avatar 05/09/2014

8 Questions to ask when you're moving out of your parents'

8 Questions to ask when you're moving out of your parents'

The rental market can be a savage beast, so if you're planning to make the leap into independent living, bear these eight questions in mind.

How much can I afford?

You will feel stretched if you pay more than a third of your salary on rent, so figure out how much you are willing to part with a month. Some letting agents will ask for a guarantor if your salary is less than 2.5 times the rent, i.e. your parents would foot the bill if you couldn't pay.

Is the letting agent kosher?

It's normally easier to find what you're looking for on a property search website such as Gumtree or Spareroom (if you're just looking for a room), or Zoopla or Rightmove (if you're looking for a whole property). It can be easy to just go with the first house that looks cheap enough, but the rental market can be a hotbed of dodgy and semi-dodgy characters so it's worth checking what the letting agent situation is before going to view. Find out if it's let through an agent or direct with the landlord, if they are accredited with a national body, and what fees you're going to be charged (less than a week's rent is a good deal).

Can I call this place home?

Make a checklist of what you want in a home but keep an eye out for things that are less obvious. Is there double glazing to keep the heat in and the noise out? Is there enough space in the kitchen? What's the shower pressure like? Are the doors and windows secure? How far is the nearest public transport, supermarket, and park?

Will I enjoy living with these people?

If you have friends to move in with, make sure you have an honest chat with them about how many parties they'll want to have, if they want to share cooking, and how likely they are to stick around. Be prepared to compromise in order to sustain your friendship. If you're moving into an existing flatshare, don't be afraid to ask about how sociable they are and why the last person left. Sometimes existing flatmates will put potential new flatmates through a gruelling audition process, and others are just desperate for anyone who appears sane and will pay the rent. Take your time and avoid moving in somewhere you could end up hating by just being yourself.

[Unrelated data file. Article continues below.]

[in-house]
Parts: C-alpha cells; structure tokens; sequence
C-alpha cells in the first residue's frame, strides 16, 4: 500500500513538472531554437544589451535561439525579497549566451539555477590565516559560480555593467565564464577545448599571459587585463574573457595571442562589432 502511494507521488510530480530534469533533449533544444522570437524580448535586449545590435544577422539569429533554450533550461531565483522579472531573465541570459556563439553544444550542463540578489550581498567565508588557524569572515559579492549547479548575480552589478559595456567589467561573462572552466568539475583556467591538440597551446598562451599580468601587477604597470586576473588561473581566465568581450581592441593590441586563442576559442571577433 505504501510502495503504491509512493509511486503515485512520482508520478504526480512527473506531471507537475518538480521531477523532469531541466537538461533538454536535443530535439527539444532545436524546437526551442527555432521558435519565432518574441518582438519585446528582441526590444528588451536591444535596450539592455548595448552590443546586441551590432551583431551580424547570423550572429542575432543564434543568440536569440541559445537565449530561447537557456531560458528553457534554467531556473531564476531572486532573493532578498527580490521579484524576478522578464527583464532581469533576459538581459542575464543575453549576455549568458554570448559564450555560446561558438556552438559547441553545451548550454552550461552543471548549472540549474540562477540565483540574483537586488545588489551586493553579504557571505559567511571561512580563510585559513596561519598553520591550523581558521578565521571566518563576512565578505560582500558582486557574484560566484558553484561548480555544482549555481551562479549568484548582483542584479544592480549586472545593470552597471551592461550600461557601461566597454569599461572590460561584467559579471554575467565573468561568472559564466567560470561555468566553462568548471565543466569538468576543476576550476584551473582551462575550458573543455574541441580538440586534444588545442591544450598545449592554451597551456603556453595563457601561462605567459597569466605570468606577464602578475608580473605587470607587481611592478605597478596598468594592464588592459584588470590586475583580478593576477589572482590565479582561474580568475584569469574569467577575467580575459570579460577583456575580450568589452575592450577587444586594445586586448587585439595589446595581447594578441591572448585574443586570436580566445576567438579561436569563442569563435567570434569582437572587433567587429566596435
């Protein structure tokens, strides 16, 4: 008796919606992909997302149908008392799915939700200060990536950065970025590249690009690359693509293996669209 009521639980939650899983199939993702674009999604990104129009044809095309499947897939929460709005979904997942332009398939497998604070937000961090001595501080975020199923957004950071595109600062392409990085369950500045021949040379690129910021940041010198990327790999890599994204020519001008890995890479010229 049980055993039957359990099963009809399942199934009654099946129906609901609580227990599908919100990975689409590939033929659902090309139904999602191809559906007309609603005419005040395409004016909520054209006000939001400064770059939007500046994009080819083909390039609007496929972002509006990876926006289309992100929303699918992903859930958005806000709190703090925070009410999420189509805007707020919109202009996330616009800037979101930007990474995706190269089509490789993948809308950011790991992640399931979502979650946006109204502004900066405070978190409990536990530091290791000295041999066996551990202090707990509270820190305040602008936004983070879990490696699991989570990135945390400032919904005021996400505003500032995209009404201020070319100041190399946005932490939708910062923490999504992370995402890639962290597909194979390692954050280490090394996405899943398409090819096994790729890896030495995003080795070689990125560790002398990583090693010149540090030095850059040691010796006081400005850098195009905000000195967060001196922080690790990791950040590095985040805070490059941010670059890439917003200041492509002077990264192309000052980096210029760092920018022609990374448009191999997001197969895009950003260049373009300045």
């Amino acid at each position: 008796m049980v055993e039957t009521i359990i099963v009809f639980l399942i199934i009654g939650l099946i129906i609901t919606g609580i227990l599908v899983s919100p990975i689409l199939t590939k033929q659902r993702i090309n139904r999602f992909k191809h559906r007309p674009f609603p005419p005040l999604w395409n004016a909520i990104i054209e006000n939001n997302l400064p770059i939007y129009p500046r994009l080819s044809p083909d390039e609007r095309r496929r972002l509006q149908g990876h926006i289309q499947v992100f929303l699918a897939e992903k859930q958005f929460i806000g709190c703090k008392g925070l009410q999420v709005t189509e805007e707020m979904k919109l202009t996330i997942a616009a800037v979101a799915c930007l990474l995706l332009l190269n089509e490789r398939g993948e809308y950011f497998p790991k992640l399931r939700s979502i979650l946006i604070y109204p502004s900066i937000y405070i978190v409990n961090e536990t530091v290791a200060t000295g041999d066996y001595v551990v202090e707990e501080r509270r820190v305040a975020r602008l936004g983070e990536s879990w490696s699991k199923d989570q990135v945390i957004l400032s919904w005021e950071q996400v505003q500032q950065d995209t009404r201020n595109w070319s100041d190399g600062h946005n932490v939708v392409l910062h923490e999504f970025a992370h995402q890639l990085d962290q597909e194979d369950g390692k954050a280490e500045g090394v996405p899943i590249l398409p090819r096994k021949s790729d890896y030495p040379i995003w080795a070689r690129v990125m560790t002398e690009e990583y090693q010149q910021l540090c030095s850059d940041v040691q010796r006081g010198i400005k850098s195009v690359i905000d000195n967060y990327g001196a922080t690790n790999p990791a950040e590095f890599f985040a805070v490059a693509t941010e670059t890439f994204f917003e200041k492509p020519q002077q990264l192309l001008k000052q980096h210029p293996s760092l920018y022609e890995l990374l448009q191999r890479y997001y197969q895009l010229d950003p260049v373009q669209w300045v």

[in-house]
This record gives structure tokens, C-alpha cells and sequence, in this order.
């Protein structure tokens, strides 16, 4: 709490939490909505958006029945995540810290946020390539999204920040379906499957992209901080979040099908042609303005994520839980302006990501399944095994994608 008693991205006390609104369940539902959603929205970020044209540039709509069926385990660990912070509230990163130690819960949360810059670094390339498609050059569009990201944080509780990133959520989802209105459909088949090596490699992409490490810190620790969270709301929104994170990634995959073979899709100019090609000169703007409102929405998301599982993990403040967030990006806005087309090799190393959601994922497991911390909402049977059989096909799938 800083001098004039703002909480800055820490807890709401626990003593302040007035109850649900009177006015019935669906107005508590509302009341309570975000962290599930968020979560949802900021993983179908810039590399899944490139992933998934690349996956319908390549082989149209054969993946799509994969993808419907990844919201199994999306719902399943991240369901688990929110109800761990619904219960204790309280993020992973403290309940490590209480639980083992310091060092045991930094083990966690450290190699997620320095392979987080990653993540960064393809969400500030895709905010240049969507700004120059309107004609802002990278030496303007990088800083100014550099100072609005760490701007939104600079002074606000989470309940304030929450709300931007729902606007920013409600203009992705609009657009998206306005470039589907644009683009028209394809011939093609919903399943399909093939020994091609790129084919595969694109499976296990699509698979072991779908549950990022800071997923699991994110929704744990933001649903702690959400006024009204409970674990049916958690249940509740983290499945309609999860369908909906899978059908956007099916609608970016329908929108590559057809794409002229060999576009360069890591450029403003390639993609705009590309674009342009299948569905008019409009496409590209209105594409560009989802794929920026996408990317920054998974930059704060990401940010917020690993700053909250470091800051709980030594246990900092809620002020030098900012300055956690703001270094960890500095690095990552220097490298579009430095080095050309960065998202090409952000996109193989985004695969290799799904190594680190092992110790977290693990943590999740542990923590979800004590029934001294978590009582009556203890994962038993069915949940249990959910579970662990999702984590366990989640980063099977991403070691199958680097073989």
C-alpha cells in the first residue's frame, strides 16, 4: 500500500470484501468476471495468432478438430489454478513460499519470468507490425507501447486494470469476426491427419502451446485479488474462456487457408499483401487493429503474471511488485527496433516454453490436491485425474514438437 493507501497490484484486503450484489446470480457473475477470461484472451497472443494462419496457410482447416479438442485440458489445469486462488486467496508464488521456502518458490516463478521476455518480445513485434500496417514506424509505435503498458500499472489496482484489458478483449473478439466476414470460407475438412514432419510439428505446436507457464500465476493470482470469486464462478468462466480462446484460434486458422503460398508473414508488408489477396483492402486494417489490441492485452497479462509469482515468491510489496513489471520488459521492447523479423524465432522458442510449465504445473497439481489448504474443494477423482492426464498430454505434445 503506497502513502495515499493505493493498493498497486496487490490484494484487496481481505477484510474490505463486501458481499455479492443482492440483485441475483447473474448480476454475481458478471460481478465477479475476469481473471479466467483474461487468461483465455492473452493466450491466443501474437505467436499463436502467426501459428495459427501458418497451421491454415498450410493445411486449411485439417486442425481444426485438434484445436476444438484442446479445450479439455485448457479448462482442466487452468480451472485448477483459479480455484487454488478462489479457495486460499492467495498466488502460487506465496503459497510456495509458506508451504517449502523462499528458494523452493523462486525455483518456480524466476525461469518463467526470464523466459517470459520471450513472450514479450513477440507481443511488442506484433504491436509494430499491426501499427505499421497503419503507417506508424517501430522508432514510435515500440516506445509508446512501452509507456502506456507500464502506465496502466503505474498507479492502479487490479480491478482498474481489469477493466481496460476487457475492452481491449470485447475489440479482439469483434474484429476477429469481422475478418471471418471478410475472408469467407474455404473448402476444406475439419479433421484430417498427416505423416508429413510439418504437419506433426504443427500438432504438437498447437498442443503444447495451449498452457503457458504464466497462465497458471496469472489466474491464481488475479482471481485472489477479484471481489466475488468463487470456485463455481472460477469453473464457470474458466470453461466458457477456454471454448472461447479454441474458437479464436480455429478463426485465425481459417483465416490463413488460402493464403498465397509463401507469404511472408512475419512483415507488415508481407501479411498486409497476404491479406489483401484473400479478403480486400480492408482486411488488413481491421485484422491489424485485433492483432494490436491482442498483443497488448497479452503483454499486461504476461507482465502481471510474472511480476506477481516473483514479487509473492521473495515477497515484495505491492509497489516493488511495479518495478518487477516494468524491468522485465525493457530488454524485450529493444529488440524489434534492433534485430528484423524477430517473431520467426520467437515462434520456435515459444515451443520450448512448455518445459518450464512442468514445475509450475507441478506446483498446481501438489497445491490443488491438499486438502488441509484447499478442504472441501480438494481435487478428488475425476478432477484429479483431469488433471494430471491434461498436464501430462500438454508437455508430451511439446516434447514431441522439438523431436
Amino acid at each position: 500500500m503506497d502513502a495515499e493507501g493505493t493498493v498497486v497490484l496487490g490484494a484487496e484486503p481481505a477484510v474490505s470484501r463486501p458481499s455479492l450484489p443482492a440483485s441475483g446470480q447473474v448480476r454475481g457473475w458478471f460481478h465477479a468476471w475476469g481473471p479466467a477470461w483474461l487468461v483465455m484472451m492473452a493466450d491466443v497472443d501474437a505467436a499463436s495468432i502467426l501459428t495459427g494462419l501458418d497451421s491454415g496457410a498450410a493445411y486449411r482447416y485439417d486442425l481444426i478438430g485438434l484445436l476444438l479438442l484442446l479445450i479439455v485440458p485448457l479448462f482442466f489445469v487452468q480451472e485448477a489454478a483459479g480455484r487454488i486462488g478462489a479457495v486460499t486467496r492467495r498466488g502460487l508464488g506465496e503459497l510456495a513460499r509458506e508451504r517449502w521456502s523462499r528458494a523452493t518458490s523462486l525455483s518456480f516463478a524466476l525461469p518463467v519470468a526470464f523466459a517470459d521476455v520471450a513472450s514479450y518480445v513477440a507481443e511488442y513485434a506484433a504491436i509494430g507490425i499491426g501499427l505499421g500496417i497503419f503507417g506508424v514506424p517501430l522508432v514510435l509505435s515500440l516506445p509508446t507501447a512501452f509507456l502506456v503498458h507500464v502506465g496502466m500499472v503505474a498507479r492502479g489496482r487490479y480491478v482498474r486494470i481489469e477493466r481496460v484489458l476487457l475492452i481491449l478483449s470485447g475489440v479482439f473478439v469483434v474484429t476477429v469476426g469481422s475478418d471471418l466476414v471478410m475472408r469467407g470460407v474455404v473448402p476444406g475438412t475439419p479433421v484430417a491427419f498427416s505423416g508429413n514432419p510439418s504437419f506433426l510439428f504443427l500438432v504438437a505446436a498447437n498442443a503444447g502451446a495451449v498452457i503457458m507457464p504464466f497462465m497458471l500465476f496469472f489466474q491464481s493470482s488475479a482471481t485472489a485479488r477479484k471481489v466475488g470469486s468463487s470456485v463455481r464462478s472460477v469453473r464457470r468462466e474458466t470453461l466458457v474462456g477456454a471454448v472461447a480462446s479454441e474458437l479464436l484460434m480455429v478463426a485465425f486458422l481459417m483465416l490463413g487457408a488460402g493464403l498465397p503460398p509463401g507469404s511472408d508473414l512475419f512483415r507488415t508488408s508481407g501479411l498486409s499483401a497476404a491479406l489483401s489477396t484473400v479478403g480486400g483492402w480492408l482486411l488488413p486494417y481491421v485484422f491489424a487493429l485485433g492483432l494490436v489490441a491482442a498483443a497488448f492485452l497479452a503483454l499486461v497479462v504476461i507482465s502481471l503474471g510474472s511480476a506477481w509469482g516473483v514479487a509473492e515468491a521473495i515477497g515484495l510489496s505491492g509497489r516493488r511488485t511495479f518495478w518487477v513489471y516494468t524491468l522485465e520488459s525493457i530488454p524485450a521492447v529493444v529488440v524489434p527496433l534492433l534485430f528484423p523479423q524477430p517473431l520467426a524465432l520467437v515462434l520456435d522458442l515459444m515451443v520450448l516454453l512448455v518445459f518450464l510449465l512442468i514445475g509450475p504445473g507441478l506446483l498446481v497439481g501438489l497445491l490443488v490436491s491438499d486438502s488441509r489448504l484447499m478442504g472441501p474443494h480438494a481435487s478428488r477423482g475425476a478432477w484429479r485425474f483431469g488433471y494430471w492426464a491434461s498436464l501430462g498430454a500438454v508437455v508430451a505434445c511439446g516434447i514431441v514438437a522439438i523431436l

What are the extra costs?

Sometimes the landlord will cover the council tax and utilities - so they'd effectively be included in the rent. This can add up to over £100 a month so it's always worth checking. If you pay for gas and electric check that the letting agent isn't entering you into a non-negotiable rip-off deal with a shady supplier. Also check if you have a phone/broadband connection already in place, or if you need to set that up.

What am I signing?

Before handing over your money, ask to see a copy of the tenancy agreement and make sure you understand it before signing. You will normally get a few days where the landlord or letting agent carries out checks on your suitability to read the agreement (prepare to have proof of address, your employer contact details and ID ready to give them). Sometimes agents will ask for a holding deposit to deter timewasters, and this can put extra pressure on you to make a decision because if you don't put down the money, someone else might get in there first. Remember it is normally possible to request changes to the contract - and any repairs or cleaning needed in the property - before putting pen to paper.

Who's looking after my money?

The six weeks' worth of rent you hand over as a deposit at the start of the tenancy (along with the first month's rent) is meant to pay for any damage you leave behind when you move out. As long as you report wear and tear, and take reasonable care of the property you should expect to get the money back. Some landlords may withhold money for damages, but they are required to protect your deposit in a national scheme in case any disputes arise. Make sure you get a copy of your deposit protection certificate within a month of moving in.

I've got the keys - what now?

Check everything in the property works, and if there is any damage. Send the landlord or letting agent a list of issues - ideally with photos - and any repairs that need performing. Some letting agents will carry out an inventory check at this stage anyway. As well as moving your belongings, this is also a good time to update your address with relatives, your bank, the NHS, subscriptions and the HMRC. If you have responsibility for bills, remember to register with the council, water company and energy suppliers. And, make sure you're registered to vote.

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About the author

Dan Wilson Craw is communications and marketing manager for Generation Rent, a campaign group calling for professionally managed, secure, decent and affordable private rented homes in sustainable communities. Before joining Generation Rent, he was a spokesman for PricedOut, the campaign for affordable house prices.

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